NASA scientists were finally able to explain the origin of the mysterious rock shaped like a jelly doughnut that appeared near the rover Opportunity in early January.
The small, round object suddenly popped up in pictures taken 12 days apart by the US space agency's decade-old Opportunity rover.
On December 26, 2013, it was not there. On January 8, it was. But what is it?
The explanation is somewhat prosaic: the 1.5 inches (four centimeters) wide, white-rimmed, red-centered rock, dubbed Pinnacle Island, is a piece of a larger rock that was broken and moved by Opportunity's wheel in early January.
"Once we moved Opportunity a short distance, after inspecting Pinnacle Island, we could see directly uphill an overturned rock that has the same unusual appearance," said Opportunity Deputy Principal Investigator Ray Arvidson of Washington University in St. Louis on Friday.
"We drove over it. We can see the track. That's where Pinnacle Island came from."
The rock however is unusual.
A close examination with Opportunity's spectrometer showed "high levels of elements such as manganese and sulphur, suggesting these water-soluble ingredients were concentrated in the rock by the action of water," NASA said.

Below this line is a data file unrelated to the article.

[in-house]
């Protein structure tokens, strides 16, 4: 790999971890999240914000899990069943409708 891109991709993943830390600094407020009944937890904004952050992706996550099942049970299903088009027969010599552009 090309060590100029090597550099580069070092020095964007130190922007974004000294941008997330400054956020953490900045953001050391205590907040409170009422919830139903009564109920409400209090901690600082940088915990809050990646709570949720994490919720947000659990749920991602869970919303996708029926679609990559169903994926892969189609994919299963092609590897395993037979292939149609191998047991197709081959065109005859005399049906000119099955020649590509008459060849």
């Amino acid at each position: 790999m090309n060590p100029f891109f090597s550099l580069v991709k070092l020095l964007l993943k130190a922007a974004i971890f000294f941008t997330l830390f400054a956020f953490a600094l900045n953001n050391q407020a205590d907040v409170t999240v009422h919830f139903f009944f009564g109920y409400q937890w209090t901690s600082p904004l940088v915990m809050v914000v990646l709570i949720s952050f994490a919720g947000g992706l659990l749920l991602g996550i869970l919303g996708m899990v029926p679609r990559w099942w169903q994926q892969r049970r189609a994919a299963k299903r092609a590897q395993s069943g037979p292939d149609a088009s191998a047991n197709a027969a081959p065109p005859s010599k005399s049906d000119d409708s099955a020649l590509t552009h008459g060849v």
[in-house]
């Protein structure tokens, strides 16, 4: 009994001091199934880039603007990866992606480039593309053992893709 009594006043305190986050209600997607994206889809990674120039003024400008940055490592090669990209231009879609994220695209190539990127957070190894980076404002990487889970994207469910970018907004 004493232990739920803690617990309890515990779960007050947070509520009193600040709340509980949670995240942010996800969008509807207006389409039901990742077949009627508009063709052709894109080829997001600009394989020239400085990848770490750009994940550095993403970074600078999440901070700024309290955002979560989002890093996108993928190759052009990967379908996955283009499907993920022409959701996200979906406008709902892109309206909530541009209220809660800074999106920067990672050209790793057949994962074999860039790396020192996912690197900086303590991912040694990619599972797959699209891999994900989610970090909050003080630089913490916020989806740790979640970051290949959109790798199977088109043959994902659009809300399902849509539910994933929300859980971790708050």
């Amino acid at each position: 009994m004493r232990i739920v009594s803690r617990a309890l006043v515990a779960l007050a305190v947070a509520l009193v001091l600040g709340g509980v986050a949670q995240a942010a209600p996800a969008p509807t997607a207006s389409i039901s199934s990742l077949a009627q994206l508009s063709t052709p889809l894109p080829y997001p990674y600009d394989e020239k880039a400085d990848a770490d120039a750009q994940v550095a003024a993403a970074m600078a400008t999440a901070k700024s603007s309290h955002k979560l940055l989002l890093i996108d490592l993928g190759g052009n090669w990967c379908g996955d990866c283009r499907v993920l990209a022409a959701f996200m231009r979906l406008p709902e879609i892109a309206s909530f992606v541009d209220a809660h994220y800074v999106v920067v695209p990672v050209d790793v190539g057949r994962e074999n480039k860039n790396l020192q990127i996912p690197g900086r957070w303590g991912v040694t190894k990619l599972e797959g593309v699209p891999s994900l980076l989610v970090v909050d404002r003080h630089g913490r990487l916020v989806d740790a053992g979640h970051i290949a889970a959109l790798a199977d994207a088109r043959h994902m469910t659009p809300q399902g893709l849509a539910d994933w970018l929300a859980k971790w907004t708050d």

"This may have happened just beneath the surface relatively recently," Arvidson said, "or it may have happened deeper below ground longer ago and then, by serendipity, erosion stripped away material above it and made it accessible to our wheels."
Opportunity is one of two Mars Exploration Rovers. Its companion, Spirit, stopped communicating with Earth in 2010.
Both have lived long beyond their planned 90-day missions and have made important discoveries about water on Mars and environments that might have supported microbial life in the distant past.
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